Whitechapel Gallery, the Victoria and Albert Museum (V&A) and Serpentine have jointly announced a multi-venue presentation dedicated to artist Theaster Gates’s (b.1973, USA) clay practice for 2021-22. The programme features a major solo exhibition of the artist’s clay-based work, collection displays and new commissions.
This ambitious collaboration is led by Whitechapel Gallery’s exhibition, Theaster Gates: A Clay Sermon, opening on 29th September 2021. Here Gates’s transformation of clay– from geological substance into utilitarian and artistic material – stands as a powerful metaphor for his socially-engaged work and wider artistic practice. Featuring ceramic objects, sculptures, installations, film and studio materials from -the past two decades, this in-depth exploration from the critically acclaimed artist considers the material and spiritual legacies of clay.
The research for these projects has been developed in conjunction with the V&A South Kensington and V&A East, where Gates has been Emeritus Fellow at the V&A Research Institute (VARI). He has been working with its ceramic collections to examine the relationship between Eastern and Western aesthetic practices and political histories within craft. An intervention in the V&A’s Ceramics galleries opens this autumn.
Gates will also conceive the 2022 Serpentine Pavilion, the Serpentine’s annual architectural commission and platform for live summer programmes.
The exhibition at Whitechapel Gallery will begin with a survey of the artist’s clay works from examples of his early ceramic production to ‘Afro-Mingei’ sculptures and large vessels – alongside examples by those who have shaped Gates’s approach to clay. They include David Drake, an enslaved African American potter who worked on a plantation in South Carolina. Drake wrote poems and signed his stoneware pots when literacy among enslaved people was outlawed. The exhibition also includes potters who exchanged traditions from different cultural contexts, such as Bernard Leach and Shoji Hamada, who established the influential Leach Pottery in St Ives, Cornwall in 1920, and Ruth Duckworth, who fled the Nazi regime, studied in the UK and made her mark with monumental stoneware murals in Chicago. Working in partnership with the V&A and drawing from other public and private collections, Gates has selected a number of historic objects for his Whitechapel Gallery exhibition that speak to the significance of ceramics in global trade, colonial expansion, slavery and?abolitionism?in the UK.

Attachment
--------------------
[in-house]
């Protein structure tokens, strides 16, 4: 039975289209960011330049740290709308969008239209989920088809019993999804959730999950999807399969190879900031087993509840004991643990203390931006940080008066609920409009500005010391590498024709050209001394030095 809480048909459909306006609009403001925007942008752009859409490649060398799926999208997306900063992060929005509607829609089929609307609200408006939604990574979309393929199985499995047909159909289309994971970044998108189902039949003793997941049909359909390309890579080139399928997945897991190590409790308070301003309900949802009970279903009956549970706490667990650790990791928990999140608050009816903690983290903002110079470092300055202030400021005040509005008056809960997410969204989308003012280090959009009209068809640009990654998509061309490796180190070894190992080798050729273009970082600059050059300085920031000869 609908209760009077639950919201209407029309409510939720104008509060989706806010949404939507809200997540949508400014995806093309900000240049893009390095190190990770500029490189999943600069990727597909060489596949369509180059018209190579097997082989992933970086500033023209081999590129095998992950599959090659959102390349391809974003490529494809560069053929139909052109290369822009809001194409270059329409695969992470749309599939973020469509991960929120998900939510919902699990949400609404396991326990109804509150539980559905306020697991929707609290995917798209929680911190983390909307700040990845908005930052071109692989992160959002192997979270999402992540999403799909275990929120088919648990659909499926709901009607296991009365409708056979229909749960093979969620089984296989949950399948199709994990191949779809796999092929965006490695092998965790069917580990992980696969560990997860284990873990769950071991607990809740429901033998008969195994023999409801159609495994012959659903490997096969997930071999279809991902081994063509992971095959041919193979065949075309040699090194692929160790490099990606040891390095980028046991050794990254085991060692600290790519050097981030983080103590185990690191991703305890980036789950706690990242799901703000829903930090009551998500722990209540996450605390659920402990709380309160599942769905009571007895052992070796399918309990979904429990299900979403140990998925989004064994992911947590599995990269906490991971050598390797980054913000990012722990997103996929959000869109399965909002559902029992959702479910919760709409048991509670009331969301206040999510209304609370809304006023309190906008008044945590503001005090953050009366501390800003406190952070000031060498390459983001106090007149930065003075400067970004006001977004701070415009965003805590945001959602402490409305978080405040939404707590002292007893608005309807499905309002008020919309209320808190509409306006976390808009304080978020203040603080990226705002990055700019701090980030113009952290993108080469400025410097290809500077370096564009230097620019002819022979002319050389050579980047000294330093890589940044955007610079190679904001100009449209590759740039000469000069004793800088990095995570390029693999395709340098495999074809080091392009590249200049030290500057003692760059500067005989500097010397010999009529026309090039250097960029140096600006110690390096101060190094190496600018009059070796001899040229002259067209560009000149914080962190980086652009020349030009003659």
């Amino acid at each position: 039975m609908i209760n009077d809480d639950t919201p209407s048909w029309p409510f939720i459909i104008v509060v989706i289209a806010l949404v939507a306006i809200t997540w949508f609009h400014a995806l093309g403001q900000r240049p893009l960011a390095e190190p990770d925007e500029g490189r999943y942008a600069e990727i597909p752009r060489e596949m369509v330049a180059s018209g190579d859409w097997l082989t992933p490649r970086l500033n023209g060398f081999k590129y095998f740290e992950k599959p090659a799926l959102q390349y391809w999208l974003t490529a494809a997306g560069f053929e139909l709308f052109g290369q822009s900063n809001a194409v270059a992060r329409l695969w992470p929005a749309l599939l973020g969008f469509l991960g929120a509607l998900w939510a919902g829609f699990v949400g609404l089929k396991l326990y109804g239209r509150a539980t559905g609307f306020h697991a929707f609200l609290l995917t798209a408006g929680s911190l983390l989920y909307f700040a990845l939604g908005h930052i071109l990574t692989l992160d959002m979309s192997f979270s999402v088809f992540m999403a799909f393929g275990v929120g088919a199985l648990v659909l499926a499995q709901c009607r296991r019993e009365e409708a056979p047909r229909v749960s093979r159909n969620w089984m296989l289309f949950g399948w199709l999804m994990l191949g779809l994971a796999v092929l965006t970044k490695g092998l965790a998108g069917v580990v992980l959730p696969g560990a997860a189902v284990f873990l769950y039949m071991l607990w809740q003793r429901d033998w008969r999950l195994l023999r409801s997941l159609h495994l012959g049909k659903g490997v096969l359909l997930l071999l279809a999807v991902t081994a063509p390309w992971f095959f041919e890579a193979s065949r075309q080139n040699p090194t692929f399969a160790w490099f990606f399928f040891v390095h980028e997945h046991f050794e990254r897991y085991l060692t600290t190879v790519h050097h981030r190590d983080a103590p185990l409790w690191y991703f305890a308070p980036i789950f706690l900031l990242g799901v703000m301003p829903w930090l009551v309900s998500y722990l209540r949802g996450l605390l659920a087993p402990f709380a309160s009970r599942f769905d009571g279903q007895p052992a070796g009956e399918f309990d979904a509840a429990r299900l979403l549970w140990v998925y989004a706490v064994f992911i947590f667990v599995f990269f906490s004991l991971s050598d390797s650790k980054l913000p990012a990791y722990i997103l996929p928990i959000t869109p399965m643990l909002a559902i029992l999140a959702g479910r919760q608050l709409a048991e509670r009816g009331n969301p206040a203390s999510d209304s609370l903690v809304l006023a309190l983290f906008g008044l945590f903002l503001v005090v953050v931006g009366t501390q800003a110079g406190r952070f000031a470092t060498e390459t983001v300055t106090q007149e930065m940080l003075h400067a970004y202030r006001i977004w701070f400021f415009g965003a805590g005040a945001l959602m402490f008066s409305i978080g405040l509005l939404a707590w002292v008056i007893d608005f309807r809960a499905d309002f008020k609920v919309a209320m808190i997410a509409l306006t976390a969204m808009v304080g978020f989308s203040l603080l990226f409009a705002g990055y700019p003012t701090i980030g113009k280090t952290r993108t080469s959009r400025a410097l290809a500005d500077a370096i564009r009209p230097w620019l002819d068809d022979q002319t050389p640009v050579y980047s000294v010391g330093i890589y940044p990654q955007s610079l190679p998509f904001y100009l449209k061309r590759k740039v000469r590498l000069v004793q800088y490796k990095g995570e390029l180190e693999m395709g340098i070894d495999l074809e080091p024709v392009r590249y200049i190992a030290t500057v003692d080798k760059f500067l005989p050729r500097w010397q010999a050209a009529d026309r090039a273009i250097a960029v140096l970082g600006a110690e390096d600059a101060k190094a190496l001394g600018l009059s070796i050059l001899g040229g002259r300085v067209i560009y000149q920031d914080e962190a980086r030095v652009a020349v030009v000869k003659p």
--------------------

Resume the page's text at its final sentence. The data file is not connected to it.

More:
Theaster Gates: A Clay Sermon further includes a new film by Gates and his most recent body of work: large stoneware vessels installed on custom-made plinths of hand-milled wood and stone. Their forms derive from a range of sources, including African sculpture, the human body and industrial and utilitarian objects.
“Clay has been foundational to Theaster Gates’s intertwined artistic and social practices, bringing together research, ideas, process and production. His interests and investigations span clay mineralogy, industrial and studio pottery production, the use of clay in teaching and community building, and the ceremonial and ritual use of ceramics.’ The exhibition at Whitechapel Gallery explores Gates’s work with clay, his affinities with potters internationally and the relationships among his various studio, social engagement and urban regeneration projects.”Lydia Yee, Chief Curator, Whitechapel Gallery
Theaster Gates: A Clay Sermon 29th September 2021 – 9th January 2022 Galleries 1, 8 & 9 | Free Entry
About the Artist
Theaster Gates (b.1973) lives and works in Chicago. Gates creates work that focuses on space theory and land development, sculpture and performance. In all aspects of his work, he contends with the notion of Black space as a formal exercise – one defined by collective desire, artistic agency, and the tactics of a pragmatist. Clay has been central to Gates’s practice since earning an MA in urban planning and ceramics at Iowa State University in 1996 and subsequently studying pottery in?Tokoname, Japan. Gates is a professor at the University of Chicago in the Department of Visual Arts and the Harris School of Public Policy and serves as the Senior Advisor for Cultural Innovation and Advisor to the Dean. He has recently exhibited and performed at TANK Shanghai, Shanghai, China (2021); Prada Rong Zhai, Shanghai, China (2021); Tate Liverpool (2019); Palais de Tokyo, Paris, France (2019); Sprengel Museum Hannover, Germany (2018); Kunstmuseum Basel, Switzerland (2018); National Gallery of Art, Washington D.C., USA (2017); Art Gallery of Ontario, Canada (2016); Fondazione Prada, Milan, Italy (2016) and Whitechapel Gallery, London, UK (2013). Gates has been the recipient of numerous awards and honors including the Arts Mundi 6 Prize (2017); the Légion d’Honneur (2017); the Nasher Prize for Sculpture (2018); the Urban Land Institute, J.C. Nichols Prize for Visionaries in Urban Development (2018); the World Economic Forum Crystal Award (2020); and an Honorary Fellowship from the Royal Institute of British Architects (2021). Gates was inducted into the American Academy of Arts and Letters in 2021.